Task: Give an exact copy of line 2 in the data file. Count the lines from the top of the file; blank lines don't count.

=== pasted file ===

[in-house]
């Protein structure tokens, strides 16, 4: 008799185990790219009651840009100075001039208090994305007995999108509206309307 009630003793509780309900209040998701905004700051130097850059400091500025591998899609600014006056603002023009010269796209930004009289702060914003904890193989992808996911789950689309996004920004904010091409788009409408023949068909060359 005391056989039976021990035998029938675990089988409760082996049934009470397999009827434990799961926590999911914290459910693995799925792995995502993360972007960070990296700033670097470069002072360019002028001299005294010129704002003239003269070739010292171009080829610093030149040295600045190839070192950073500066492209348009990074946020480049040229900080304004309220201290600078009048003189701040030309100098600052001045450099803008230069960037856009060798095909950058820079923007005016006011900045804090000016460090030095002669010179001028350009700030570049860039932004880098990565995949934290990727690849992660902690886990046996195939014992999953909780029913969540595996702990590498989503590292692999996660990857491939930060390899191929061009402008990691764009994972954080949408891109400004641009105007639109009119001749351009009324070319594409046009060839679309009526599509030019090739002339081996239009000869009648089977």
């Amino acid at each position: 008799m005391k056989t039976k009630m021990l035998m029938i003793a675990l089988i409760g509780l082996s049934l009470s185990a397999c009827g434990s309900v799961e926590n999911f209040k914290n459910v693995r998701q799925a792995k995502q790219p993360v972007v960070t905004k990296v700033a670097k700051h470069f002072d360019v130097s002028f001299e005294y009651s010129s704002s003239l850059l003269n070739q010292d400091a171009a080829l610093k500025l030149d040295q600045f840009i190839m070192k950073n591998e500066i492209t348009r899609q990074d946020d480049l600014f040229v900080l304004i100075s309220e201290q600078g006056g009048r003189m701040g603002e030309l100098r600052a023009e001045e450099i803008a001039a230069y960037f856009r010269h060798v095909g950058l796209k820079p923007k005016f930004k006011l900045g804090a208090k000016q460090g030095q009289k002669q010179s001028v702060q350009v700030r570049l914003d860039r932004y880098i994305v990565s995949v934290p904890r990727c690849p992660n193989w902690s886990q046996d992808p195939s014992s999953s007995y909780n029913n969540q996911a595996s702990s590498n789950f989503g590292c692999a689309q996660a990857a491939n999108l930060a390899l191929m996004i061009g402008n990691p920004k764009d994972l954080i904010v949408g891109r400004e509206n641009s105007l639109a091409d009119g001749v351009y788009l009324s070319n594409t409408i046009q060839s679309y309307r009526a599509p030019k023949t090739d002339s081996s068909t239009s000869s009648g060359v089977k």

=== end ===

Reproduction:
């Protein structure tokens, strides 16, 4: 008799185990790219009651840009100075001039208090994305007995999108509206309307 009630003793509780309900209040998701905004700051130097850059400091500025591998899609600014006056603002023009010269796209930004009289702060914003904890193989992808996911789950689309996004920004904010091409788009409408023949068909060359 005391056989039976021990035998029938675990089988409760082996049934009470397999009827434990799961926590999911914290459910693995799925792995995502993360972007960070990296700033670097470069002072360019002028001299005294010129704002003239003269070739010292171009080829610093030149040295600045190839070192950073500066492209348009990074946020480049040229900080304004309220201290600078009048003189701040030309100098600052001045450099803008230069960037856009060798095909950058820079923007005016006011900045804090000016460090030095002669010179001028350009700030570049860039932004880098990565995949934290990727690849992660902690886990046996195939014992999953909780029913969540595996702990590498989503590292692999996660990857491939930060390899191929061009402008990691764009994972954080949408891109400004641009105007639109009119001749351009009324070319594409046009060839679309009526599509030019090739002339081996239009000869009648089977």